12 April 2010

Bare Bones, Ellicott City

Here's a place that has largely fallen off the radar screens of most craft beer fans.  This place, at St. John's Lane on Rt. 40 just west of Rt. 29 northwest of old Ellicott City, ceased being a brewpub years ago after an epic series of screw-ups involving a now-extinct Cockeysville location, and have since contracted with other craft breweries to do beers for them.  Currently, beers are brewed for them by Clipper City, Olivers, and Fordham.  The eight house beers (mostly a litany of familiar styles, though a surprise sneaks in every now and then) and root beer are often playing second fiddle to the place's famous BBQ ribs and free happy hour food buffet (liberal offerings of hot wings, roasted potatoes, pasta, tacos, cheese, veggies, meatballs, etc.).

But a surprise met me the other day as I stopped in prior to the SPBW "meeting" in Ellicott City:
"What's the guest tap [pointing to a bare wood tap handle)?"
"Sierra Nevada Bigfoot."
".............. You're kidding, right?"

And they weren't.  Bar manager Noel Johnson claimed responsibility for last week's heat wave: "Who knew it'd get this hot when I put it on?"  And it was delicious, heat notwithstanding.
Waiting on deck to replace it?  "I have two kegs of [Heavy Seas] Big DIPA, then [Dogfish Head] Life and Limb, and Limb and Life."

Stop ignoring this place, folks.  But you still might, depending on the specific beer, want to specify a non-chilled glass.


Caederus said...

My family frequents Bare Bones for the food, but I have never been in the bar. I didn't even know they had a guest Tap. Now that I know, I'll have to ask.

As for the "house" beers none have ever stood out for me in any way.

Alexander D. Mitchell IV said...

But do they HAVE to "stand out"?

Would I drive all the way out there just for a beer? No. Would I stop by if I were in the neighborhood? I do. Would I favor them over the other eateries in the area because of the beer selection, if I were eating out there? Heck, yeah. I've taken clients there, and they've been happy enough with the food to insist on picking up the tab for showing them such a good place.

It irks me considerably that a place can be doing good, solid beers of their own (well, with the caveat that they're only contracting, not "doing" them), but unless they're doing the latest high-alcohol "flavor of the month" (wood-aged imperial peppermint chocolate stout in a German gravity keg, dry-hopped with organic local and low-calorie hops and maybe some unicorn breath to boot), we don't pay attention to them.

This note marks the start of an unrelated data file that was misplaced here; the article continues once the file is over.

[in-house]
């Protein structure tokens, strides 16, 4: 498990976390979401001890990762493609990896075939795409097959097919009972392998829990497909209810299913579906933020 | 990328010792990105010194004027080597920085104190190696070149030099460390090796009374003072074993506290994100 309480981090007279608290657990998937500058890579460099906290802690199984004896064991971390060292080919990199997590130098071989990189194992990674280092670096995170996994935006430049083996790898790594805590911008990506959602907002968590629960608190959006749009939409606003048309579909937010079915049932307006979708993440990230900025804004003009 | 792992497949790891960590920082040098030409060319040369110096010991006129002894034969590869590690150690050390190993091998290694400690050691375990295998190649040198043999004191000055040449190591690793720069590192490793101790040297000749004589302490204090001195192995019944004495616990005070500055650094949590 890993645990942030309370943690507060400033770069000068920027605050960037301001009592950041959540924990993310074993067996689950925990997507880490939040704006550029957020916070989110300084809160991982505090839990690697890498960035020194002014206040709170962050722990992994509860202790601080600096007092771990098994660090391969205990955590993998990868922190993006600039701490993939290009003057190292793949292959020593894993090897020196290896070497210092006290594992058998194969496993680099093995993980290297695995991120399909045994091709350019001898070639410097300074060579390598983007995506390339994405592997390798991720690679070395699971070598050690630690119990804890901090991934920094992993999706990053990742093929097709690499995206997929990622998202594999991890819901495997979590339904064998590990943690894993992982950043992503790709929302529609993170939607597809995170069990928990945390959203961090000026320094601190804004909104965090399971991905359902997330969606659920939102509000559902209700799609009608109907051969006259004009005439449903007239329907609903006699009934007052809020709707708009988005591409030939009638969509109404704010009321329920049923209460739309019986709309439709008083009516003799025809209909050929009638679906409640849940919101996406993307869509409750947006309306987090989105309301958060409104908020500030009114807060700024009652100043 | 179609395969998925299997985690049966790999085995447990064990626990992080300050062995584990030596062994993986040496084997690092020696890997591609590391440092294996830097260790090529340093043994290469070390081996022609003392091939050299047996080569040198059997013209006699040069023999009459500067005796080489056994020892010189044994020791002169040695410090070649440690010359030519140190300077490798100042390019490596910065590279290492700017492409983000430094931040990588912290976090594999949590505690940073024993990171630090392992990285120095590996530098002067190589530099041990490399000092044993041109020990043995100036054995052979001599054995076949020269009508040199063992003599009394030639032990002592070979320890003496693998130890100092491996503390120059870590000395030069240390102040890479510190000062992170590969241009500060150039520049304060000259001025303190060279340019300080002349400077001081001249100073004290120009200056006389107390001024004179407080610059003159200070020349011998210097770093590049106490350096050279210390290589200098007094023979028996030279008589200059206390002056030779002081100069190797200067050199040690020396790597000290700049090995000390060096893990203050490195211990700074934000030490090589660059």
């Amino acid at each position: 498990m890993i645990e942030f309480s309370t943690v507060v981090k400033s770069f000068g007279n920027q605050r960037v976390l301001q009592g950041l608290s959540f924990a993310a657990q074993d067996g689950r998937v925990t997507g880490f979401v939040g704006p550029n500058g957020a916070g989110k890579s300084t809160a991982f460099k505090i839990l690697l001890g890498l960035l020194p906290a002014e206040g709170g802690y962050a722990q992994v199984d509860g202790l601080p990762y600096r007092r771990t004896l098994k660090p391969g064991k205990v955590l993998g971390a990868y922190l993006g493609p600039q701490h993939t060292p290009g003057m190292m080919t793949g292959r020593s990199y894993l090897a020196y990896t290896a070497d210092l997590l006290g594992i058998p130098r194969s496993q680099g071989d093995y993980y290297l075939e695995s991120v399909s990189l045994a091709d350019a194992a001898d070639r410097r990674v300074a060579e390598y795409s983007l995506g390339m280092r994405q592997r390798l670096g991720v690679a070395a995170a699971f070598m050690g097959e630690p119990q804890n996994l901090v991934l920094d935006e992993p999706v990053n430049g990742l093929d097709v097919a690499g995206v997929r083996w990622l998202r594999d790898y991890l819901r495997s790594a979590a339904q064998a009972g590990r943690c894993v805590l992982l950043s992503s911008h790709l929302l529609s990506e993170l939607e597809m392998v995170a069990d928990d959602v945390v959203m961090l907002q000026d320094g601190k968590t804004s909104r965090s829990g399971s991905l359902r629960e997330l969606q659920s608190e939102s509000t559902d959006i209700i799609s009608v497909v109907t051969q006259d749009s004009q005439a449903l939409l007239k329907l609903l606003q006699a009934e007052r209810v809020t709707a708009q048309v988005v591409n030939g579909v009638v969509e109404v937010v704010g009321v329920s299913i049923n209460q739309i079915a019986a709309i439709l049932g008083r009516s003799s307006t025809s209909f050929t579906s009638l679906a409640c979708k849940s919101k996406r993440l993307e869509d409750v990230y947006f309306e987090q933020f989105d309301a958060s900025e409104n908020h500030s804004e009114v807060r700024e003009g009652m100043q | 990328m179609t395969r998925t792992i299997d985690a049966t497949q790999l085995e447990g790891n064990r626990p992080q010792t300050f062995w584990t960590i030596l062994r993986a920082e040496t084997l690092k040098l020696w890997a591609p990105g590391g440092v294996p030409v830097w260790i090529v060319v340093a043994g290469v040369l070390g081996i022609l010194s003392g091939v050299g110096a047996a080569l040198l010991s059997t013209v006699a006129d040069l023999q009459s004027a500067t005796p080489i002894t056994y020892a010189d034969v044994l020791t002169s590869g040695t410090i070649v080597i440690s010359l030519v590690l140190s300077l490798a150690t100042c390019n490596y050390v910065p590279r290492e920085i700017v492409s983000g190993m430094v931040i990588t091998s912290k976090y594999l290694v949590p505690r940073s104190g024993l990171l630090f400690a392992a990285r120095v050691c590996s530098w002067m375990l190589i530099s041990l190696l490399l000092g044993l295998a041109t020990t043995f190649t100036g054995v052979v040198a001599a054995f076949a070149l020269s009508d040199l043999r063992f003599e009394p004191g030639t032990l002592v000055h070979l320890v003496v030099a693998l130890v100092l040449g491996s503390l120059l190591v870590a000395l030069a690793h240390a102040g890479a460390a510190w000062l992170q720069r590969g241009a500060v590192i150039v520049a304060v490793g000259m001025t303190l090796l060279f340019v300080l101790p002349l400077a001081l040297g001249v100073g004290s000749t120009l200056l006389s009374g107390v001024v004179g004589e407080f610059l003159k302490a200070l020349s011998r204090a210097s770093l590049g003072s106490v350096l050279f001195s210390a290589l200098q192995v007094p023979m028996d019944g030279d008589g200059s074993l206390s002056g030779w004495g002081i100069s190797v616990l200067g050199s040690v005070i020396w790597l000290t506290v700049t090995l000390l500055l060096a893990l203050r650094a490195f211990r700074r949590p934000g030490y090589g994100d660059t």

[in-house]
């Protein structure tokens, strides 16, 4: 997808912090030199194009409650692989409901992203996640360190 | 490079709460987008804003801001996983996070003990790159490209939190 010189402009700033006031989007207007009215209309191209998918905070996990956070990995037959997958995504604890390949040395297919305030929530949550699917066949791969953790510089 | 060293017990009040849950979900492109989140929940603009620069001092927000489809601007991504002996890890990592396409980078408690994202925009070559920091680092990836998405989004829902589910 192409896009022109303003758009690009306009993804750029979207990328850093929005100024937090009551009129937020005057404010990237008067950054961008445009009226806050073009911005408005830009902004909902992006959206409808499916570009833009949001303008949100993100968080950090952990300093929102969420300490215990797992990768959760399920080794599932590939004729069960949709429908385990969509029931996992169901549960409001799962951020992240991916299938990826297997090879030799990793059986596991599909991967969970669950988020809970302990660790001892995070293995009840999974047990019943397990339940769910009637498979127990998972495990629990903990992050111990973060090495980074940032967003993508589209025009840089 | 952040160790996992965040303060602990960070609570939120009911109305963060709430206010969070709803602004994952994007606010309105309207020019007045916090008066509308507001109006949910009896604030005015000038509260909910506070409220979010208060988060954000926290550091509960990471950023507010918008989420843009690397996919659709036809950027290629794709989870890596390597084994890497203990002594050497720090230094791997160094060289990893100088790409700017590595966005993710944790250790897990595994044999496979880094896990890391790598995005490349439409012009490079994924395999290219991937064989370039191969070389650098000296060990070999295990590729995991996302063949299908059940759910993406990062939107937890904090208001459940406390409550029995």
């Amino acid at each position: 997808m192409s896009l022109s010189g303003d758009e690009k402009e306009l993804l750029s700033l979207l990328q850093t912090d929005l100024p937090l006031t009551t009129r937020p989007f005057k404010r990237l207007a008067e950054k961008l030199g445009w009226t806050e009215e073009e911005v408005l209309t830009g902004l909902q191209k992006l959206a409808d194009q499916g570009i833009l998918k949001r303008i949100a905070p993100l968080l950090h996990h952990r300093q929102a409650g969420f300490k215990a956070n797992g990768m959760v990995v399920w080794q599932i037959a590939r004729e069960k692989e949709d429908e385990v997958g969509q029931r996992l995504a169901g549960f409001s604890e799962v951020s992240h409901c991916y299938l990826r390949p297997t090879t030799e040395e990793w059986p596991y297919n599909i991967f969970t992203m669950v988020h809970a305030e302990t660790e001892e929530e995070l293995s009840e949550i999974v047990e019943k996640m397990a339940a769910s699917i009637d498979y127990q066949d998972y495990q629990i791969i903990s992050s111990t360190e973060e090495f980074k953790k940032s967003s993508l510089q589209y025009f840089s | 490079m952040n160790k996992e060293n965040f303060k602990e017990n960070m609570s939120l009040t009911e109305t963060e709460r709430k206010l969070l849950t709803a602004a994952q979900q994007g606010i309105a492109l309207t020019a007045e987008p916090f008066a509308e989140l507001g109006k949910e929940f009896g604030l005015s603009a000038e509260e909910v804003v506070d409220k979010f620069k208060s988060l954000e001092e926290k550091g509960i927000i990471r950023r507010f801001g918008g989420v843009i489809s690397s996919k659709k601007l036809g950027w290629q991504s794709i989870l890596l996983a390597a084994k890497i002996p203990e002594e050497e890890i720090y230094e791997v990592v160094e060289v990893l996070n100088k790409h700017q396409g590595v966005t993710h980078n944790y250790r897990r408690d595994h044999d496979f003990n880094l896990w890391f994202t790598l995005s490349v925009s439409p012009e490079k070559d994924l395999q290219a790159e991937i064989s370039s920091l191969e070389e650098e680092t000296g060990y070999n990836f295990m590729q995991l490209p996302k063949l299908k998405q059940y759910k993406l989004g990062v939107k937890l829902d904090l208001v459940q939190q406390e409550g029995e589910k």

david.m. said...

"wood-aged imperial peppermint chocolate stout in a German gravity keg, dry-hopped with organic local and low-calorie hops and maybe some unicorn breath to boot"
Who has that? I've been looking for that beer. I have had the wood-aged imperial peppermint chocolate stout in a German gravity keg, dry-hopped with organic local and low-calorie hops, but I have always heard that unless you've had it with the unicorn breath, you haven't really experienced this beer.

Alexander D. Mitchell IV said...

You left out the "I REALLY REALLY NEED to have that beer."

Sam Sessa said...

Bartender! I'll have my glass triple chilled. Thanks.

Caederus said...

I agree that a place does not have to do the latest beer de jour. I love Ellicott Mills. They do not follow the current trends, but produce solid beers that stand out as being tasty. I especially love any of their lighter beers (pilsner, and kolsch) with just the right balance to the malt and hops allowing you to actually taste them.

The house beers at Bare Bones are, ok. They remind me of a mass produced beer of the given style. So for me they are not standouts.

The solution is to pick up a growler from Ellicott Mills and Ribs from bare Bones and enjoy them together at home.

Brandon Miller - Milhouse44 said...

Off topic of Bare Bones….Caederus, I trust your opinion. Have the beers gotten better since Ray Andreassen has taken the helm @ EMBC? I normally pass them by to get to the Judges Bench. My wife used to go there frequently before the kids but too many infected, poorly served or just a mess of a beer when they were a revolving door of brewers. I admit I have not had a beer from them in more than 3 years.

Caederus said...

I get to Ellicott Mills very couple of months with the family for dinner. I haven't had an infected beer in the past year. While some of the beers have been ok, several have been just great beers.

My advice is to check out the beer board in the bar and focus on the fresher beers. Age on a beer is not good, unless you are looking at a really big dark complex beer and the beers I have most enjoyed at Ellicott Mills are the smaller, lighter beers.

BeerGuy said...

Re: Ellicott Mills, Ray is a fantastic brewer.

Hopefully this doesn't pass as judgment on the owners but they're fairly rigid about a particularly narrow style of beer production.

Its essentially a box that whoever their brewer may be (right now, Ray) must operate within.

Ray knows what he's doing and is happy to do it fairly anonymously and with enthusiasm and they benefit from that and it does give them a particular trademark and consistency, if you will, but obviously its not in touch with how beer is going, right now.

Caederus said...

I would say it speaks volumes about Ray. The beers that he is nailing at Ellicott Mills are technically some of the hardest to do correctly.

There is nothing to hide the flaws. Any mistakes in a Kolsch are blatant, and he has to produce it over and over again so that it tastes the same.

Something like Life and Limb can hide flaws, and they did it once, so they don't have to recreate the same thing.